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VMworld 2016 vox pop: VMware users cool about VSAN

As VMware announces upgrades to its VSAN hypervisor-based storage software, event attendees seem to think it is a costly product and possibly unsuited to high-end use cases

At VMworld in Barcelona this week, VMware announced that it had upgraded its Virtual SAN (VSAN) storage software to version 6.5, but it was hard to find many attendees whose organisations were using it or were even very enthusiastic about it.

VSAN has been around for at least four years (it came out of beta in 2014) and VMware claims 3,000 customers.

But speaking to VMware customers at VMworld, it was difficult to find a current user. Those I spoke to seem to see it as an effective product, but costly for smaller organisations. And although some consider it a potential replacement for a traditional SAN, others have their doubts.

James Atkinson of healthcare software and services provider Emis Health said his organisation was considering VSAN for some use cases, but not others.

“We don’t use VSAN currently but we will be looking at it, for non-clinical data,” he said. “We do a lot of extraction services, medical records, that sort of stuff. And dev/test environments. We wouldn’t use it for clinical data where we absolutely can’t lose data and it has to be bullet-proof. At this stage, we’re not going to put all our eggs in one basket.”

Joachim Sandvik, an ICT architect with Norwegian toll road services provider Q-Free ASA, said high cost was a factor in his organisation replacing VSAN.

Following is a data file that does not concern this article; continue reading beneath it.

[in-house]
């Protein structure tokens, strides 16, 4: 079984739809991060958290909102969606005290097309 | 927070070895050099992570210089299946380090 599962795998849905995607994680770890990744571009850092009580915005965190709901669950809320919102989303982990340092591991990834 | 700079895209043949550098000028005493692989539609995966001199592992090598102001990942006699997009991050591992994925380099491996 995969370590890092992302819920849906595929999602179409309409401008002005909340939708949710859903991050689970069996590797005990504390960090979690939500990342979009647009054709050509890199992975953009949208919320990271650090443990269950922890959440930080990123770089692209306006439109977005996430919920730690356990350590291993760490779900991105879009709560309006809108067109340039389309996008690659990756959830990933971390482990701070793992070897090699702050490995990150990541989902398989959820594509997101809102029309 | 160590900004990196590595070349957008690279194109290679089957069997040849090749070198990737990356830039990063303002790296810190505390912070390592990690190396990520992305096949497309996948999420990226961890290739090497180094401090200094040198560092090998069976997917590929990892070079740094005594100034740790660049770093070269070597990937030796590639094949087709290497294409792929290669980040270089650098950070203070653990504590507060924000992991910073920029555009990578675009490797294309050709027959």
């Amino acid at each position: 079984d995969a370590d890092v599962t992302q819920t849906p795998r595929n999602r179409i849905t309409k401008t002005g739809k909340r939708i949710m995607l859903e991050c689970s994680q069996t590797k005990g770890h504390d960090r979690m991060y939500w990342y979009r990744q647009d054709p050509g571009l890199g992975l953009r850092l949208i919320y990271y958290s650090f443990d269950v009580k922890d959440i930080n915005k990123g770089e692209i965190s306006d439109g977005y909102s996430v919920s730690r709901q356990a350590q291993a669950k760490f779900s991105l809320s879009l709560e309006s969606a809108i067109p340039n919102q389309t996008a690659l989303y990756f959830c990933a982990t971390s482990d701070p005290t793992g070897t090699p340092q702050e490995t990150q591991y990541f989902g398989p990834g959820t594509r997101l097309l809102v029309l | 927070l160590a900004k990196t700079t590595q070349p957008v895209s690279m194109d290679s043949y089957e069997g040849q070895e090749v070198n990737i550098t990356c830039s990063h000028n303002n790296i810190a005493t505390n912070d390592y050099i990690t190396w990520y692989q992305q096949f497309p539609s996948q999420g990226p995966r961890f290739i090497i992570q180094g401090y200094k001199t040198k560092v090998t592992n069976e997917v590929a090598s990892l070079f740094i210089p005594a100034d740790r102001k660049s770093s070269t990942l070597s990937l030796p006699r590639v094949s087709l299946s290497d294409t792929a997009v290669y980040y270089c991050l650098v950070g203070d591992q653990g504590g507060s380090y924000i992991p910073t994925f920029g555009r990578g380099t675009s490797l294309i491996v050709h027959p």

“We did use it and were quite early adopters, but we changed to a competitor as it was quite expensive for us,” he said. “The licensing was expensive, so we moved to StorMagic. We used it for small ROBO. Performance was very good – it was just the cost.”

Read more about VSAN

  • VMware Virtual SAN now supports containers with persistent storage and allows physical server storage access to its shared pool of capacity via the iSCSI SAN protocol.
  • Grass Roots was struggling with capacity and performance on its NetApp SAN, so it deployed VMware VSAN on servers with HGST PCIe server flash and helium HDDs.

Meanwhile, Harry, a datacentre specialist with German e-commerce service provider Bechtle, also cited cost as an issue with VSAN.

“Some of our customers use VSAN,” he said. “For us it’s very difficult to sell VSAN because of the price. On the one hand it seems to be quite nice for small companies, but small companies often say ‘It’s too expensive. We prefer to buy some commodity storage.’ My experience is that it’s not selling very quickly, but it is quite a good solution.”

One attendee with high hopes for VSAN was Eldar Hovda, IT director at Norwegian state bank Husbanken.

“We use a traditional enterprise SAN solution, but we are considering using VSAN from 2017,” he said. “We have a production site and recovery site and we are thinking about using it in the production site because we need to replace the SAN. We’ve done some examinations and we believe it will cover all use cases, maybe even better than the hybrid flash SAN we have now.”

VSAN provides software-driven storage functionality in vSphere that allows pooling of storage for virtual machines across up to 64 nodes. It provides shared storage across these nodes with data distributed between them.

At VMworld this week, VMware announced upgrades to VSAN that included support for containers, for physical servers via iSCSI and changes that would help reduce its cost, such as allowing flash storage to be used with VSAN on a (less costly) standard licence and the ability to directly connect remote office nodes in remote office without storage switch hardware.

Read more on Flash storage and solid-state drives (SSDs)

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